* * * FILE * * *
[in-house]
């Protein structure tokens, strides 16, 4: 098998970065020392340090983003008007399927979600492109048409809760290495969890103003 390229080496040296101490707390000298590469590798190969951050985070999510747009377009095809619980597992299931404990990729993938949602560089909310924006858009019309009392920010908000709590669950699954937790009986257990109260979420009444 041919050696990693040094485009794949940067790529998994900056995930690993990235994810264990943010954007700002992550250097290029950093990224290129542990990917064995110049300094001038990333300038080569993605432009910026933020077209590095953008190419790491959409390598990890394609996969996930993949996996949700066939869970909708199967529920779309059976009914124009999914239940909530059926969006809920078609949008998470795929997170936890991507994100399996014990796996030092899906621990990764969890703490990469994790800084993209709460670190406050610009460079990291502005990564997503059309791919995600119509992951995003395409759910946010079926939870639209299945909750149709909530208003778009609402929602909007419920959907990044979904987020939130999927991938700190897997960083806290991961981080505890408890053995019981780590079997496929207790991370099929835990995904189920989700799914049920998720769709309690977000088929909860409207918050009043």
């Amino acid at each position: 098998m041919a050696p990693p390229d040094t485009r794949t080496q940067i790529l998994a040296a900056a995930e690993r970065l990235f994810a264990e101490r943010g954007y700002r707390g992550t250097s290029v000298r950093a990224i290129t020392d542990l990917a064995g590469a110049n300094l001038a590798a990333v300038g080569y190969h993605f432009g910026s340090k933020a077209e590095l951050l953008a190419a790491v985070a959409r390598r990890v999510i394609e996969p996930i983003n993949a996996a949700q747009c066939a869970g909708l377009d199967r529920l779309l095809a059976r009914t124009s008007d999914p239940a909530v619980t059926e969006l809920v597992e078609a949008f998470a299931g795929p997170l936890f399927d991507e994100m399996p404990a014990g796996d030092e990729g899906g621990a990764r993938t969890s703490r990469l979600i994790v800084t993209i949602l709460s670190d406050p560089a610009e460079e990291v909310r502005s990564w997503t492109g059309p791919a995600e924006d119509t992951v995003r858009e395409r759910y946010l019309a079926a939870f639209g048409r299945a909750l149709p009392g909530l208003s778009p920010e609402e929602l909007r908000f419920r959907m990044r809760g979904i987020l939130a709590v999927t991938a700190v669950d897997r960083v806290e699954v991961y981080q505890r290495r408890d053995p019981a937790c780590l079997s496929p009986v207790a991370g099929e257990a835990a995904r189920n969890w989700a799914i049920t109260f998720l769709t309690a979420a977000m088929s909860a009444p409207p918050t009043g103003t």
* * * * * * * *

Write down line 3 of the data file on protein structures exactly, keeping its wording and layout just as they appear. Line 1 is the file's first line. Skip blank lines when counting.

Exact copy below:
């Amino acid at each position: 098998m041919a050696p990693p390229d040094t485009r794949t080496q940067i790529l998994a040296a900056a995930e690993r970065l990235f994810a264990e101490r943010g954007y700002r707390g992550t250097s290029v000298r950093a990224i290129t020392d542990l990917a064995g590469a110049n300094l001038a590798a990333v300038g080569y190969h993605f432009g910026s340090k933020a077209e590095l951050l953008a190419a790491v985070a959409r390598r990890v999510i394609e996969p996930i983003n993949a996996a949700q747009c066939a869970g909708l377009d199967r529920l779309l095809a059976r009914t124009s008007d999914p239940a909530v619980t059926e969006l809920v597992e078609a949008f998470a299931g795929p997170l936890f399927d991507e994100m399996p404990a014990g796996d030092e990729g899906g621990a990764r993938t969890s703490r990469l979600i994790v800084t993209i949602l709460s670190d406050p560089a610009e460079e990291v909310r502005s990564w997503t492109g059309p791919a995600e924006d119509t992951v995003r858009e395409r759910y946010l019309a079926a939870f639209g048409r299945a909750l149709p009392g909530l208003s778009p920010e609402e929602l909007r908000f419920r959907m990044r809760g979904i987020l939130a709590v999927t991938a700190v669950d897997r960083v806290e699954v991961y981080q505890r290495r408890d053995p019981a937790c780590l079997s496929p009986v207790a991370g099929e257990a835990a995904r189920n969890w989700a799914i049920t109260f998720l769709t309690a979420a977000m088929s909860a009444p409207p918050t009043g103003t």